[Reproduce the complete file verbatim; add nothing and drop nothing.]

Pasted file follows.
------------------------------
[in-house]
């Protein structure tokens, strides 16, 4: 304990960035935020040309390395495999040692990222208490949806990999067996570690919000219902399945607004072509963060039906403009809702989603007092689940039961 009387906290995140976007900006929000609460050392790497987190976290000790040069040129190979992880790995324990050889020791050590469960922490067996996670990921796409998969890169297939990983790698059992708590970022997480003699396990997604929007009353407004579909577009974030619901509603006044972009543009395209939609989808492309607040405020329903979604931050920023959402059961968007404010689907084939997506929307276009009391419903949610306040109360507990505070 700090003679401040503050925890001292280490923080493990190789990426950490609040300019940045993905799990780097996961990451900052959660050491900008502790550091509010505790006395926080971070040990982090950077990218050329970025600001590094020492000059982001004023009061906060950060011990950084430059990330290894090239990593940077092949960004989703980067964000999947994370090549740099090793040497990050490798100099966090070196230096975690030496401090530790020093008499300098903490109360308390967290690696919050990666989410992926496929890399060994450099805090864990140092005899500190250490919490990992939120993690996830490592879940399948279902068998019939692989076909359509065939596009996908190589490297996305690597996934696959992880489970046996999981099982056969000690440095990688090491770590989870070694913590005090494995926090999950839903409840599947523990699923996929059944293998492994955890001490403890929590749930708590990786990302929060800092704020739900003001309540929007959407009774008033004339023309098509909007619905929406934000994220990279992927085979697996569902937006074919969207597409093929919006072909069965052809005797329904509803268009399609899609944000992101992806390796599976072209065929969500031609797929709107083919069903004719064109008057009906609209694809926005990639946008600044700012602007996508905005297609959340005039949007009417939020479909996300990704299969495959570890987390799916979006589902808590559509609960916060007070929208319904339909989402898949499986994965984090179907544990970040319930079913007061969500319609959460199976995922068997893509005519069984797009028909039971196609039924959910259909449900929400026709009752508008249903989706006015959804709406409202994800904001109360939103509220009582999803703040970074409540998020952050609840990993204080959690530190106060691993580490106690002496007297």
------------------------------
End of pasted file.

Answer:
[in-house]
């Protein structure tokens, strides 16, 4: 304990960035935020040309390395495999040692990222208490949806990999067996570690919000219902399945607004072509963060039906403009809702989603007092689940039961 009387906290995140976007900006929000609460050392790497987190976290000790040069040129190979992880790995324990050889020791050590469960922490067996996670990921796409998969890169297939990983790698059992708590970022997480003699396990997604929007009353407004579909577009974030619901509603006044972009543009395209939609989808492309607040405020329903979604931050920023959402059961968007404010689907084939997506929307276009009391419903949610306040109360507990505070 700090003679401040503050925890001292280490923080493990190789990426950490609040300019940045993905799990780097996961990451900052959660050491900008502790550091509010505790006395926080971070040990982090950077990218050329970025600001590094020492000059982001004023009061906060950060011990950084430059990330290894090239990593940077092949960004989703980067964000999947994370090549740099090793040497990050490798100099966090070196230096975690030496401090530790020093008499300098903490109360308390967290690696919050990666989410992926496929890399060994450099805090864990140092005899500190250490919490990992939120993690996830490592879940399948279902068998019939692989076909359509065939596009996908190589490297996305690597996934696959992880489970046996999981099982056969000690440095990688090491770590989870070694913590005090494995926090999950839903409840599947523990699923996929059944293998492994955890001490403890929590749930708590990786990302929060800092704020739900003001309540929007959407009774008033004339023309098509909007619905929406934000994220990279992927085979697996569902937006074919969207597409093929919006072909069965052809005797329904509803268009399609899609944000992101992806390796599976072209065929969500031609797929709107083919069903004719064109008057009906609209694809926005990639946008600044700012602007996508905005297609959340005039949007009417939020479909996300990704299969495959570890987390799916979006589902808590559509609960916060007070929208319904339909989402898949499986994965984090179907544990970040319930079913007061969500319609959460199976995922068997893509005519069984797009028909039971196609039924959910259909449900929400026709009752508008249903989706006015959804709406409202994800904001109360939103509220009582999803703040970074409540998020952050609840990993204080959690530190106060691993580490106690002496007297």